Wednesday, 27 January 2016

I was recently invited to The National Theatre to watch Damon Albarn, Rufus Norris and Moira Buffini's . Luckily I was in London for work so was able to watch it last Friday evening after work. I love the National Theatre so it was a delight to be able to visit. 

Initially I wasn't sure how I felt about a re-working of Alice in Wonderland, I love the book and I really hate to see things trashed so I approached the evening with a little trepidation. Having seen the production I'm still not entirely sure it needed to be done. The plot at times was a little wishy washy, and I found some of the script a little obvious in it's projection of teenage life and dialect. However, that's not to say I didn't enjoy it. Visually the show was spectacular, from the digital Cheshire cat, to the stage sets and dazzling costumes. The intensity of the visuals meant that you very much got sucked into the production, it was engrossing in the same way scrolling through Instagram can be. It really was like falling down the rabbit hole, I was left feeling bamboozled and heady which I suppose is what one would want from going through the looking glass.

The attention to detail in the foyer and shop area pleased me greatly. The interactive displays they had outside in the foyer, were particularly great. It was so much fun bopping the cakes on this interactive table and listening to the funny noises they made.

All in all it was glitzy and fun, exactly what a musical should be. is not going to break any boundaries but then I'm not sure musicals need to, sometimes being entertaining is enough.

Inspired by my trip to I dressed up as Alice and wandered into my own wonderland. There I met my favourite critter Gremlina, and we stopped for a cup of tea and a chatter. 

She was mostly well-behaved apart from slurping her tea a little loudly. 

Wonderland is a fun place to visit but there comes a time when reality calls and the washing up, hoovering, and dusting must be done.

See you all soon.

Outfit Details

1950s cotton floral frock - car boot sale
Velvet thigh boots - H&M
Alice in Wonderland earrings - a gift from my mum several years ago


Monday, 11 January 2016

Life on Mars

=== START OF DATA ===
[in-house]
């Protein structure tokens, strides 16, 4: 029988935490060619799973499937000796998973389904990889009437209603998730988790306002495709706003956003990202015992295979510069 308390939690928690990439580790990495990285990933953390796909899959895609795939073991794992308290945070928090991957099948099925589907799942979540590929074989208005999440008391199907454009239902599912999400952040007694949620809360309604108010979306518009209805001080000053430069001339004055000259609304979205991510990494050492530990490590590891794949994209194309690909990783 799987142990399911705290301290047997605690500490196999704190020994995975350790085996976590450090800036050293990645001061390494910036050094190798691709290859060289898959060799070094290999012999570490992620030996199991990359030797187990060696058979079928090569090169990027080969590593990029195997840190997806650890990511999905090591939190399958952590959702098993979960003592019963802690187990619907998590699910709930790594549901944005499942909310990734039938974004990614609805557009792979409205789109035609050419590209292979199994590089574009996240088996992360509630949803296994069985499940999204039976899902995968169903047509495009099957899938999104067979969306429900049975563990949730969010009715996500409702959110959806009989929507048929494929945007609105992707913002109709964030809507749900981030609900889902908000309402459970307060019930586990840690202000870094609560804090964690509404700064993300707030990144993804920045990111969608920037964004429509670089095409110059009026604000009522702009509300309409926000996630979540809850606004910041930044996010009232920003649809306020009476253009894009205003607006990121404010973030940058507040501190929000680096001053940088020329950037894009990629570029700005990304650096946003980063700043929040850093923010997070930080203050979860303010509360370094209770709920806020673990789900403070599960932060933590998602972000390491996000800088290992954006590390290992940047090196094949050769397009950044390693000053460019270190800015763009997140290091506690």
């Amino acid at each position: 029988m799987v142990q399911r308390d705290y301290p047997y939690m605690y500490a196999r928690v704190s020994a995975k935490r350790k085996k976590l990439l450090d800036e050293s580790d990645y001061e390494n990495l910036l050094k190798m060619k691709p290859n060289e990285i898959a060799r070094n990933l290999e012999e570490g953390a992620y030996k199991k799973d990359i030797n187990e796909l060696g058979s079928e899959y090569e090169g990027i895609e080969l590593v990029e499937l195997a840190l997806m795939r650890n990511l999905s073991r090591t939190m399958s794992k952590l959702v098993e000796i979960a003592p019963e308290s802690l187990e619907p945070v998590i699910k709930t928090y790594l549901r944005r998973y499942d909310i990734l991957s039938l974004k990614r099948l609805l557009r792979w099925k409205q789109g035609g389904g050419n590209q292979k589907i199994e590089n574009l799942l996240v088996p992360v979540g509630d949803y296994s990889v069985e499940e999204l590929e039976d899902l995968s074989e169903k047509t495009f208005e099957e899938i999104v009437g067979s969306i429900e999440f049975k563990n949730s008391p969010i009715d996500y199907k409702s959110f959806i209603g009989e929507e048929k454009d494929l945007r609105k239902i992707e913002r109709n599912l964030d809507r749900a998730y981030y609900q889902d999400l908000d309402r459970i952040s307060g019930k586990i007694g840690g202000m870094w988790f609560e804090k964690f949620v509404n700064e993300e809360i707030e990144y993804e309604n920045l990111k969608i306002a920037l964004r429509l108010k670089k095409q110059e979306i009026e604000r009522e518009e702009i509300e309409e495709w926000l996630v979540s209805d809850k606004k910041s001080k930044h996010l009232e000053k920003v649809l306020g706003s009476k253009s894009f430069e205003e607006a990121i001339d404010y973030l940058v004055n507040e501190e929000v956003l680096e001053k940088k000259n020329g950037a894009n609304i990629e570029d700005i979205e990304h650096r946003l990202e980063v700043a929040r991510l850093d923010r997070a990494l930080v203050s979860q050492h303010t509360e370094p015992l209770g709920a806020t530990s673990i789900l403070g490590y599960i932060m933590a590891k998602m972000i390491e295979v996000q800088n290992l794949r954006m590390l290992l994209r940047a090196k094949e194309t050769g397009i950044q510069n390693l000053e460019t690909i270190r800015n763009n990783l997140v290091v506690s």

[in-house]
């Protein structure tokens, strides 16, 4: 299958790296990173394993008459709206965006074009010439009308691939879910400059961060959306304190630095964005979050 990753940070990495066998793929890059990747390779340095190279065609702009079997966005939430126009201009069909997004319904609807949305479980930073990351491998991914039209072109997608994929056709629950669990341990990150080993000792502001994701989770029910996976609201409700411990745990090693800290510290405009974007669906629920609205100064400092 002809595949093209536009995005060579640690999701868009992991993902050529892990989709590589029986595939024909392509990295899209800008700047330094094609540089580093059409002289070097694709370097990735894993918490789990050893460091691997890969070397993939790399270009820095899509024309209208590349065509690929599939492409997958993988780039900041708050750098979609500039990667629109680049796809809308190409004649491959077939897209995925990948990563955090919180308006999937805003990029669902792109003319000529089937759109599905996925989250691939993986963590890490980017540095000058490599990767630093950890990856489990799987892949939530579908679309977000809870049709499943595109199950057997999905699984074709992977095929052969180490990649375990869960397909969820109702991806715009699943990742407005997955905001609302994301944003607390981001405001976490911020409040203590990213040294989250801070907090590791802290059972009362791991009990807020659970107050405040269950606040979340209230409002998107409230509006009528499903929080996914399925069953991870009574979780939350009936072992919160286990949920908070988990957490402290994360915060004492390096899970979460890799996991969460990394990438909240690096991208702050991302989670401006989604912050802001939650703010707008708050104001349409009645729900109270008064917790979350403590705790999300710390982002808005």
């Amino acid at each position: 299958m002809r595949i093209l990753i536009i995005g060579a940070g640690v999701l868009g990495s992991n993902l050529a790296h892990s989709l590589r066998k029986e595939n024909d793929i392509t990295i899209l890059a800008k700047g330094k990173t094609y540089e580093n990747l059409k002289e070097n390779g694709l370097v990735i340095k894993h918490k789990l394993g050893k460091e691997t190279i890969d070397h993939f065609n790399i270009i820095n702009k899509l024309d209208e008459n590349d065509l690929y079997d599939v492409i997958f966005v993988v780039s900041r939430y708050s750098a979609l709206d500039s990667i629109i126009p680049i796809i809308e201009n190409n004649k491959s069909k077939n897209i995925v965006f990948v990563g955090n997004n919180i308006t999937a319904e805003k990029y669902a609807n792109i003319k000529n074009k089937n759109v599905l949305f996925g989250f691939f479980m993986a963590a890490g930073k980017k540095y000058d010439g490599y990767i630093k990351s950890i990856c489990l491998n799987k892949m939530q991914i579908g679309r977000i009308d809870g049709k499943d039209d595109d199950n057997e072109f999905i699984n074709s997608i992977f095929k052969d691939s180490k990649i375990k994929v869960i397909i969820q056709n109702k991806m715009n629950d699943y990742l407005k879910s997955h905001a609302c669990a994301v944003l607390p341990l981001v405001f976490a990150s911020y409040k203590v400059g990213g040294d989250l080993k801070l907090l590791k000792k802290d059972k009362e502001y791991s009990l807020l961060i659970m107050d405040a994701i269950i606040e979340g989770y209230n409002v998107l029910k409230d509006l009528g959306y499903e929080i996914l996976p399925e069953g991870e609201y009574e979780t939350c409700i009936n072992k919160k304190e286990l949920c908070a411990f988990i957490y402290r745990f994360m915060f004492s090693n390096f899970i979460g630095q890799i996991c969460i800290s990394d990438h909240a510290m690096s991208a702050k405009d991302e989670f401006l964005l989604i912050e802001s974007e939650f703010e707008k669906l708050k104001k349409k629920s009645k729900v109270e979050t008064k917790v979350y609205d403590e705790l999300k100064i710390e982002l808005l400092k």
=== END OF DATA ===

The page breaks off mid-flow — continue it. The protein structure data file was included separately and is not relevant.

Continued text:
I'm sure I don't need to introduce this post really. This morning the world awoke to the news that David Bowie had passed into another realm. Of course like pretty much everybody else this news was a shock to me. David Bowie was a figure I think most people thought was eternal. His other-wordily quality rendered him ageless, timeless and ever contemporaneous. He was the master of re-invention, a true chameleon and for that I salute him. There truly is no other pop star out there like him, past or present, and I doubt there ever will be in the future either. He, over the years, has had a huge influence on me, particularly his work from the 70s/early 80s. I was very lucky to visit the V&A retrospective of Bowie in 2013. It was a strange, multi-sensory experience (what else would one expect), that at the time I'm not sure I enjoyed as I felt it was too much.  However, it was such a treat to see the costumes and artwork from 4 decades of service in the flesh, and reflecting on it now I'm so glad that I was able to go! It now seems so incredibly timely that they put it on.

To mark the end of his time on Earth (I really hope he is on Mars now) I donned my most psychedelic suit and new platform boots from the H&M sale and grooved around the living room to Hunky Dory.  It's very hard to pick a favourite song so here are my top three: Dance - the first song I heard aged 14, changes which I used as blog inspiration last year and Space oddity - because it's such a wonderful song! RIP DB.

See you in space.

Outfit Details

Blue paisley suit - Zara
Navy velvet thigh high boots - H&M
Turtleneck - Orla Kiely X Uniqlo
Felt hat - charity shop


Friday, 8 January 2016

Folk Tales